For this reason, Australia opposes the Treaty, and Australian governments have refused to declare that nuclear weapons must never be used again under any circumstances.
If there were a similar refusal to forswear the unleashing of, say, a virulent virus or poison gas on whole populations, such refusal would rightly be treated with outrage. And yet, the possible incineration of millions of innocent people remains national policy.
This is not only morally and medically repugnant, but such implicit threats of nuclear terror will now be, as of 22 January, illegal under international law.
The ban treaty comes none too soon. The Bulletin of the Atomic Scientists warned in January 2020 of the undermining of “cooperative, science- and law-based approaches to managing the most urgent threats to humanity”, and that “civilisation-ending nuclear war – whether started by design, blunder, or simple miscommunication – is a genuine possibility”.
The risk of nuclear war was assessed as higher than it’s ever been. If any further evidence were needed of the perilous state in which humanity exists, we were reminded recently that the US nuclear arsenal can be launched by one person, the president, regardless of whether that person happens to be an unhinged narcissist.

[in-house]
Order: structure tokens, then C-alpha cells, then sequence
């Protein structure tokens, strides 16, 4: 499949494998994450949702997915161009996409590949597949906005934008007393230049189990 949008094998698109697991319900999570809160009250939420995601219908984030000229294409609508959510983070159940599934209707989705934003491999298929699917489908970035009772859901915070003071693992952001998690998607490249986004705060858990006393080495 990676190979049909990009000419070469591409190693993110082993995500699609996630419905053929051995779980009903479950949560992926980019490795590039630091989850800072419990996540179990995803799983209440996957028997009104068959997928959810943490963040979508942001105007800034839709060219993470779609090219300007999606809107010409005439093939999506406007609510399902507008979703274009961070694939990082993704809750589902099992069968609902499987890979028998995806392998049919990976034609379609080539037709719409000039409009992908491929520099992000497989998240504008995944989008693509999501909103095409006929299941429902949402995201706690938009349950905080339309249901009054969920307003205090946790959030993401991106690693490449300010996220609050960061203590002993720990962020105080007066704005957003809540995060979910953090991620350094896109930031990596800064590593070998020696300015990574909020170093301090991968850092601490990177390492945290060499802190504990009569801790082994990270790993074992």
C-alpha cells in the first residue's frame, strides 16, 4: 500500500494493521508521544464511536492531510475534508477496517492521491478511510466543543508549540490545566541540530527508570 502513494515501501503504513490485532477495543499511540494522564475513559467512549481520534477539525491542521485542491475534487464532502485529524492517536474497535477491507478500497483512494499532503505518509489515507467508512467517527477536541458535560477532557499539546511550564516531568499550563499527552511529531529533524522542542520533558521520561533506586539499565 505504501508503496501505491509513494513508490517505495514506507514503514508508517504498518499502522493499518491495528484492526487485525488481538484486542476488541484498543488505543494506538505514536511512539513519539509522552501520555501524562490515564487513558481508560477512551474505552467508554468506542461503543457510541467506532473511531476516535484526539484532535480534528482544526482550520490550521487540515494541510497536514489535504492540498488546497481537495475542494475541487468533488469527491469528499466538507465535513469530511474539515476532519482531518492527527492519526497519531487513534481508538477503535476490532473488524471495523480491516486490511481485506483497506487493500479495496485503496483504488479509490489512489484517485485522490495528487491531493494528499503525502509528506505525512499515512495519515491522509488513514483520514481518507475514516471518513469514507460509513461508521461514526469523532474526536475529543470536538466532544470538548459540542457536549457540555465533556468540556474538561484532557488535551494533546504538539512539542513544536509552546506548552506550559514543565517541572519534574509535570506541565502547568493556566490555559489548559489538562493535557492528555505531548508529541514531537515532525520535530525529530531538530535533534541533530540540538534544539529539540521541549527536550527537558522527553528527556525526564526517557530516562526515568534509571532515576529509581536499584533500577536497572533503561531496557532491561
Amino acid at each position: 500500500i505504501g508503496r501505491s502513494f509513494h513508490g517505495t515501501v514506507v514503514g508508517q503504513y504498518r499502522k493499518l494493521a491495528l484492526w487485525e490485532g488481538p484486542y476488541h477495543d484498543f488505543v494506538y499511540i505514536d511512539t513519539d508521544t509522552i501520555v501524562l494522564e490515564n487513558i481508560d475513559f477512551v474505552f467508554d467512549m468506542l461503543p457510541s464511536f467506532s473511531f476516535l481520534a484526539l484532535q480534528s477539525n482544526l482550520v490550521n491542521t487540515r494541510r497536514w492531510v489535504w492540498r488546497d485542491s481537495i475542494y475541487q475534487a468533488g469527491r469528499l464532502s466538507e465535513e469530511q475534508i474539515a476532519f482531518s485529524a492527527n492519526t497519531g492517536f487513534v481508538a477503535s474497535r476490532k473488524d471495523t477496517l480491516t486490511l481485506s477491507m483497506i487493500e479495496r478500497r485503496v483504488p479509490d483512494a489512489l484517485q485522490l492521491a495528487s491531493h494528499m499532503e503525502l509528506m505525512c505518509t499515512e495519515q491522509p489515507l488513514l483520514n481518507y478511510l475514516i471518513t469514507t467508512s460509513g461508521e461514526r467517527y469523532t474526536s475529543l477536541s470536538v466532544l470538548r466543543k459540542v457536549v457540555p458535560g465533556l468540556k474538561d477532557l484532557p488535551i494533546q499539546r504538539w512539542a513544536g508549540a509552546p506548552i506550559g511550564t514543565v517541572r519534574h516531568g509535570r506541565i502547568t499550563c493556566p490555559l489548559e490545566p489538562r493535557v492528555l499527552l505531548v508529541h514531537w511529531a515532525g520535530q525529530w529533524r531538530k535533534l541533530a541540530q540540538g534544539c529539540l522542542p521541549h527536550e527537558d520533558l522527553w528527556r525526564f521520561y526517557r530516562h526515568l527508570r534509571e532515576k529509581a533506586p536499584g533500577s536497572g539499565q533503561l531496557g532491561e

Call for change
Australia’s policy must change. There must be an explicit declaration that nuclear weapons must never be used again under any circumstances. And there must be a commitment to the urgent abolition of these weapons as the only way to ensure this.
Preventive health demands nothing less, and the Treaty on the Prohibition of Nuclear Weapons is the only global initiative that is leading us towards these goals. Australia must sign and ratify it.
The nuclear weapons ban treaty is supported by peak Australian and global health bodies, including the Australian Medical Association, the World Medical Association, the Australian Nursing and Midwifery Federation, the International Council of Nurses, the Public Health Association of Australia, and the World Federation of Public Health Associations.
MAPW is calling on the Health Minister Greg Hunt to declare that:
- Nuclear weapons must never be used, under any circumstances; and
- It is a medical and public health imperative to prohibit and eliminate nuclear weapons.
Readers are encouraged to join the call; you can do so here. It will be delivered to the Minister on 22 January, the day the TPNW comes into force. It will also be sent to the Shadow Health Minister Chris Bowen. Pleasingly, ALP policy is to support the TPNW when in government; that commitment must remain solid.
Since the first – and, thus far, the only – use of nuclear weapons in war in 1945, health professionals have played leading roles in the quest for their elimination. This critically important role continues. We have the weight of medical authority, moral authority and now unequivocal legal authority with which to exert political pressure.
Dr Sue Wareham OAM is President of the Medical Association for Prevention of War, and board member, ICAN (the International Campaign to Abolish Nuclear Weapons) Australia.
As UN nuclear ban treaty enters into force, time for Australia to address its role and history